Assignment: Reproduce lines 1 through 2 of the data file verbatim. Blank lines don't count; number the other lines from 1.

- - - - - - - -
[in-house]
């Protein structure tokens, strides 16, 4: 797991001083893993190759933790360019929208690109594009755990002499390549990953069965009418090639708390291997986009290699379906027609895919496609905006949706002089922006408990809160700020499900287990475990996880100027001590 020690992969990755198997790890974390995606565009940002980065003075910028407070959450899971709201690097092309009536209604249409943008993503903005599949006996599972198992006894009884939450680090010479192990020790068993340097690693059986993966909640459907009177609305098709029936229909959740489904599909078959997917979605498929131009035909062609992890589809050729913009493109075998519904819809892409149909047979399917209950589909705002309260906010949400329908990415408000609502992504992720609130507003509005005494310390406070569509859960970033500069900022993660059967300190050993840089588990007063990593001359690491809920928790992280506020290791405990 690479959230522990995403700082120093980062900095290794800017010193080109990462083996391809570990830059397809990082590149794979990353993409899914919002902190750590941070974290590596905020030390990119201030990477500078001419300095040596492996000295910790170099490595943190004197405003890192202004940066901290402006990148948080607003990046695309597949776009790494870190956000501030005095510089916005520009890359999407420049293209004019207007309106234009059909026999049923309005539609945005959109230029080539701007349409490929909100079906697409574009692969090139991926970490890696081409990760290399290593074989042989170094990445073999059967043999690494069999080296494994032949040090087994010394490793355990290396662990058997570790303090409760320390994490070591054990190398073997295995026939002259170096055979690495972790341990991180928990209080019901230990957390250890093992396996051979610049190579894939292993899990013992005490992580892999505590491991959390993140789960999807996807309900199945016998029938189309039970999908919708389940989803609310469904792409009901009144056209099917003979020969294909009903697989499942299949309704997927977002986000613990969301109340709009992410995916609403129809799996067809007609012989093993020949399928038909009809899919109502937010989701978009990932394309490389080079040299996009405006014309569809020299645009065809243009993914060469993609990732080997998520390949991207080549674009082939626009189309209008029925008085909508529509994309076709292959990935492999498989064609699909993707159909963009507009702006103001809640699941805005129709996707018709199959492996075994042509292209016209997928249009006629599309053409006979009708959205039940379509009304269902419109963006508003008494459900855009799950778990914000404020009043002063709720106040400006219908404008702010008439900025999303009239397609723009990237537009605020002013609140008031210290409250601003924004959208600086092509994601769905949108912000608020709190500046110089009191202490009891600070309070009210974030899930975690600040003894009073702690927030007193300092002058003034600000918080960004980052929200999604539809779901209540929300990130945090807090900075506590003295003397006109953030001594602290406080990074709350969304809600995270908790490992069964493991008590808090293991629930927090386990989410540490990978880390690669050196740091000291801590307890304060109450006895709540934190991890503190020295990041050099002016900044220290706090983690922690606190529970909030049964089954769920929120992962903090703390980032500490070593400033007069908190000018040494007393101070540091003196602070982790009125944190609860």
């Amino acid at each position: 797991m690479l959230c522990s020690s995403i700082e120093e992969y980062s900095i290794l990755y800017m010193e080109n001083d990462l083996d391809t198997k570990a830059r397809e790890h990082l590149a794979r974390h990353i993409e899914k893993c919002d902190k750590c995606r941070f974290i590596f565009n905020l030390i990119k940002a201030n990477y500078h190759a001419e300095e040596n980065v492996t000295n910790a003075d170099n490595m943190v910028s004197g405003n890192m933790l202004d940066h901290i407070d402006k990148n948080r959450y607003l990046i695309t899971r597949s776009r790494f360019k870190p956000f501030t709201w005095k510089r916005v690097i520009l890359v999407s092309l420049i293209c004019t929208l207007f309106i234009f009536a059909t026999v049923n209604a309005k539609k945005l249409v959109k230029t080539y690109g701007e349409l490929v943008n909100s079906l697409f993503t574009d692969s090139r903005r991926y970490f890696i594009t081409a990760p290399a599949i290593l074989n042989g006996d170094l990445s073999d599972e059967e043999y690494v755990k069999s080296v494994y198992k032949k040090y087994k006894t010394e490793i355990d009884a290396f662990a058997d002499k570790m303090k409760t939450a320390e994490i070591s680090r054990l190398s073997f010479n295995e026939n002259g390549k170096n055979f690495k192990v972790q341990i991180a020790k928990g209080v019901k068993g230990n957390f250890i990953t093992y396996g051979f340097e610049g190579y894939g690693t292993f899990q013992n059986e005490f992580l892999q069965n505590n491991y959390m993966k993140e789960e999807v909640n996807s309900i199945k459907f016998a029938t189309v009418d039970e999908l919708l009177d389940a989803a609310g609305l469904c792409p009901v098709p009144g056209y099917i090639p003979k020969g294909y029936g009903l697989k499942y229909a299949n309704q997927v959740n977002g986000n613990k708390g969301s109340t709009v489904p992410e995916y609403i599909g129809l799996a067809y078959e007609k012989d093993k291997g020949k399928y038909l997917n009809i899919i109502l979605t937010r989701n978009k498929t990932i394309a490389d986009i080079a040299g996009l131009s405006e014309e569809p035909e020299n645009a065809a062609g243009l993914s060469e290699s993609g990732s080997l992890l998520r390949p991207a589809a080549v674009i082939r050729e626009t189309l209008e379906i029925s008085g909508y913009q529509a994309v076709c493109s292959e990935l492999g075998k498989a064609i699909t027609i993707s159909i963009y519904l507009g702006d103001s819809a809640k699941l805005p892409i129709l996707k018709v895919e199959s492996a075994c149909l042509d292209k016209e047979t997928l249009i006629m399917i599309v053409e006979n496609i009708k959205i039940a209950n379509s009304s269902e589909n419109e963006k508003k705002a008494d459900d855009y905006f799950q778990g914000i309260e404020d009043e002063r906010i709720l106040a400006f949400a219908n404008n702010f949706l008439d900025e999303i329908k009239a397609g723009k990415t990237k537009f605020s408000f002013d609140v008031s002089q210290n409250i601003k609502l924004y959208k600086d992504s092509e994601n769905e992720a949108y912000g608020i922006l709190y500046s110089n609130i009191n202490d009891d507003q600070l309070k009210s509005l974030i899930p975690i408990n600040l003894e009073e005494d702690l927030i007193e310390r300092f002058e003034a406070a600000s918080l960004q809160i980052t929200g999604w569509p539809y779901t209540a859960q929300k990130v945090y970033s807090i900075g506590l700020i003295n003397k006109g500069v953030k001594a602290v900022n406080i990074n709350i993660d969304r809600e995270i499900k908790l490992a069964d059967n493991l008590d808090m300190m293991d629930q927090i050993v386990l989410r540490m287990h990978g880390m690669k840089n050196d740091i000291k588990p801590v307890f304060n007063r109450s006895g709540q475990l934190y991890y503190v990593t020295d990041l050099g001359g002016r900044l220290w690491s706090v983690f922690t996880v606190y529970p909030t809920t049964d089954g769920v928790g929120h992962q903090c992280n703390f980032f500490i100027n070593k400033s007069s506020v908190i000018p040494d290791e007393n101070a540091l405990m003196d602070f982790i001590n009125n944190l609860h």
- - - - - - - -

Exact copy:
[in-house]
């Protein structure tokens, strides 16, 4: 797991001083893993190759933790360019929208690109594009755990002499390549990953069965009418090639708390291997986009290699379906027609895919496609905006949706002089922006408990809160700020499900287990475990996880100027001590 020690992969990755198997790890974390995606565009940002980065003075910028407070959450899971709201690097092309009536209604249409943008993503903005599949006996599972198992006894009884939450680090010479192990020790068993340097690693059986993966909640459907009177609305098709029936229909959740489904599909078959997917979605498929131009035909062609992890589809050729913009493109075998519904819809892409149909047979399917209950589909705002309260906010949400329908990415408000609502992504992720609130507003509005005494310390406070569509859960970033500069900022993660059967300190050993840089588990007063990593001359690491809920928790992280506020290791405990 690479959230522990995403700082120093980062900095290794800017010193080109990462083996391809570990830059397809990082590149794979990353993409899914919002902190750590941070974290590596905020030390990119201030990477500078001419300095040596492996000295910790170099490595943190004197405003890192202004940066901290402006990148948080607003990046695309597949776009790494870190956000501030005095510089916005520009890359999407420049293209004019207007309106234009059909026999049923309005539609945005959109230029080539701007349409490929909100079906697409574009692969090139991926970490890696081409990760290399290593074989042989170094990445073999059967043999690494069999080296494994032949040090087994010394490793355990290396662990058997570790303090409760320390994490070591054990190398073997295995026939002259170096055979690495972790341990991180928990209080019901230990957390250890093992396996051979610049190579894939292993899990013992005490992580892999505590491991959390993140789960999807996807309900199945016998029938189309039970999908919708389940989803609310469904792409009901009144056209099917003979020969294909009903697989499942299949309704997927977002986000613990969301109340709009992410995916609403129809799996067809007609012989093993020949399928038909009809899919109502937010989701978009990932394309490389080079040299996009405006014309569809020299645009065809243009993914060469993609990732080997998520390949991207080549674009082939626009189309209008029925008085909508529509994309076709292959990935492999498989064609699909993707159909963009507009702006103001809640699941805005129709996707018709199959492996075994042509292209016209997928249009006629599309053409006979009708959205039940379509009304269902419109963006508003008494459900855009799950778990914000404020009043002063709720106040400006219908404008702010008439900025999303009239397609723009990237537009605020002013609140008031210290409250601003924004959208600086092509994601769905949108912000608020709190500046110089009191202490009891600070309070009210974030899930975690600040003894009073702690927030007193300092002058003034600000918080960004980052929200999604539809779901209540929300990130945090807090900075506590003295003397006109953030001594602290406080990074709350969304809600995270908790490992069964493991008590808090293991629930927090386990989410540490990978880390690669050196740091000291801590307890304060109450006895709540934190991890503190020295990041050099002016900044220290706090983690922690606190529970909030049964089954769920929120992962903090703390980032500490070593400033007069908190000018040494007393101070540091003196602070982790009125944190609860």